Applying QuEChERS Method in Screening for Polychlorinated Biphenyls (PCBs) from Raw and Wastewater from Gaborone (Botswana) and Mafikeng (South Africa)

Document Type: Original Research Paper


1 North-West University, Mafikeng Campus, South Africa

2 University of Botswana, Botswana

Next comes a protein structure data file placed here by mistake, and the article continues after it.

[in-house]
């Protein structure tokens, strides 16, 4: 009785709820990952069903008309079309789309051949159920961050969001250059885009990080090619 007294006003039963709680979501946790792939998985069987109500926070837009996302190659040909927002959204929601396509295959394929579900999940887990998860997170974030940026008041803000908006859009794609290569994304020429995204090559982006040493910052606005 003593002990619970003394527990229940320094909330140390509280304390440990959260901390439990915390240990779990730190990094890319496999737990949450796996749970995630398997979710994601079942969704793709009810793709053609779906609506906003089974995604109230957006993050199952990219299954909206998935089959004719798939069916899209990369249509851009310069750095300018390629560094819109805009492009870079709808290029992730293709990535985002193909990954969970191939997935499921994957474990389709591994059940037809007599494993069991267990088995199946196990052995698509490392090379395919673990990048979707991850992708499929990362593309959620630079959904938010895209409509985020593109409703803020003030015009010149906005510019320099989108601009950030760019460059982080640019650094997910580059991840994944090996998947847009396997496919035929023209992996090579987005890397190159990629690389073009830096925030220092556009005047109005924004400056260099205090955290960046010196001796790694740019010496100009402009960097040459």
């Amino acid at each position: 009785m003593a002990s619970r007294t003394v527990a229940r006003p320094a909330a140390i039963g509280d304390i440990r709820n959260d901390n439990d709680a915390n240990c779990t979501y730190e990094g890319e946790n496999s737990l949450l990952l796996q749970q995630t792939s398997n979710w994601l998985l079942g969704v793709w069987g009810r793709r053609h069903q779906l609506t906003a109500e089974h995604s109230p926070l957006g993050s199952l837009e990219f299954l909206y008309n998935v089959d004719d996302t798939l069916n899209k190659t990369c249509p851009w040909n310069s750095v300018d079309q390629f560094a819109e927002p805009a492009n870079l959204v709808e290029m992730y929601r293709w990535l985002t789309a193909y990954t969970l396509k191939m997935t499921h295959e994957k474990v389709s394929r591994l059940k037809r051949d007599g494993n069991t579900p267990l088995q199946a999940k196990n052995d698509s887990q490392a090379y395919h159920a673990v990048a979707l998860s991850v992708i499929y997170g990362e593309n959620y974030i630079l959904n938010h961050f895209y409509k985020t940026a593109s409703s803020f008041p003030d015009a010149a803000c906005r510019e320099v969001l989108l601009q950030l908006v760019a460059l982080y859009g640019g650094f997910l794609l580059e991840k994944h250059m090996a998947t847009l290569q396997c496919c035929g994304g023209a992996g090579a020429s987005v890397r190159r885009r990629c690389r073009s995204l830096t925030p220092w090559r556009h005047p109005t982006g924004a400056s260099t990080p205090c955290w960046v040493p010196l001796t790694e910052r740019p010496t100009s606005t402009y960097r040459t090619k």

Wastewater contains a variety of chemical substances owing to the different sources that contribute to affluent into sewage treatment plants. Raw and wastewater samples were obtained from the surface of the water bodies at depths of 50 and 100 metres but at different locations in each sampling site. The water samples were subjected to extraction of polychlorinated biphenyls (PCBs) using QuEChERS (Quick, Easy, Cheap, Effective, Rugged and Safe) extraction kit before analysis using the Gas Chromatography Mass Spectrometer (GC-MS). The control samples had turbidity, temperature and pH values within the acceptable levels as per Botswana, South Africa and WHO drinking water standards. Turbidity values were rather higher than the set standards for raw and wastewater, with water samples from Modimola/Setumo dam having recorded the highest range of 25.0 – 200 Nephelometric Turbidity Units (NTU). The same sampling site also had water samples with pH higher at 9.01 to 9.78. Wastewater effluent in Notwane Sewage Treatment Plant, Gaborone Dam (both in Gaborone) and Disaneng Dam (South Africa) have polychlorinated biphenyls (PCBs) below detectable levels by the Agilent Gas Chromatography Mass Spectrometer (GC-MS). Only traces of PCBs were detected from wastewater from Modimola dam in Mafikeng. This may be due to the different industries in Mafikeng producing various chemicals compared to Gaborone. The water in Modimola dam therefore requires thorough treatment before it can be returned for domestic consumption as PCBs are toxic compounds that are found to trigger cancer in humans and also affect the reproduction system resulting in low IQ.